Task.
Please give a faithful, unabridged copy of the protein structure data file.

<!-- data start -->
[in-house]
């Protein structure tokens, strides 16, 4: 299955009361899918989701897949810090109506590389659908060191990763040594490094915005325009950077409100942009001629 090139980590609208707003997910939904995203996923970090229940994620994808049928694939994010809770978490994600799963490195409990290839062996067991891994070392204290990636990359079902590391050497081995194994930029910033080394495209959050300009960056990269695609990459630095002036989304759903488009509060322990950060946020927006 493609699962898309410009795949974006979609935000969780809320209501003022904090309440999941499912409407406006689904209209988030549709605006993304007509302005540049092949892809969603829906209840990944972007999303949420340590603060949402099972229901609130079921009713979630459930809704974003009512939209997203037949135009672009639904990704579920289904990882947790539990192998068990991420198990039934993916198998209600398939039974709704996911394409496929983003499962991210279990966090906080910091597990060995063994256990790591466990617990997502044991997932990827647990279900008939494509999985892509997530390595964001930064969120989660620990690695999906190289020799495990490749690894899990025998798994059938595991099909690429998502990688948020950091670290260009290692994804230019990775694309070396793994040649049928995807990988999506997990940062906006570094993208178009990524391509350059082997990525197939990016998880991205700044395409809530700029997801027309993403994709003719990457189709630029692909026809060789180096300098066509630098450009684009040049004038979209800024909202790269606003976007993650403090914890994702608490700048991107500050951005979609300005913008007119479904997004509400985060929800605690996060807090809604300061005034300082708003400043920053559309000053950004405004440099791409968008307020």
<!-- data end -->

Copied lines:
[in-house]
């Protein structure tokens, strides 16, 4: 299955009361899918989701897949810090109506590389659908060191990763040594490094915005325009950077409100942009001629 090139980590609208707003997910939904995203996923970090229940994620994808049928694939994010809770978490994600799963490195409990290839062996067991891994070392204290990636990359079902590391050497081995194994930029910033080394495209959050300009960056990269695609990459630095002036989304759903488009509060322990950060946020927006 493609699962898309410009795949974006979609935000969780809320209501003022904090309440999941499912409407406006689904209209988030549709605006993304007509302005540049092949892809969603829906209840990944972007999303949420340590603060949402099972229901609130079921009713979630459930809704974003009512939209997203037949135009672009639904990704579920289904990882947790539990192998068990991420198990039934993916198998209600398939039974709704996911394409496929983003499962991210279990966090906080910091597990060995063994256990790591466990617990997502044991997932990827647990279900008939494509999985892509997530390595964001930064969120989660620990690695999906190289020799495990490749690894899990025998798994059938595991099909690429998502990688948020950091670290260009290692994804230019990775694309070396793994040649049928995807990988999506997990940062906006570094993208178009990524391509350059082997990525197939990016998880991205700044395409809530700029997801027309993403994709003719990457189709630029692909026809060789180096300098066509630098450009684009040049004038979209800024909202790269606003976007993650403090914890994702608490700048991107500050951005979609300005913008007119479904997004509400985060929800605690996060807090809604300061005034300082708003400043920053559309000053950004405004440099791409968008307020």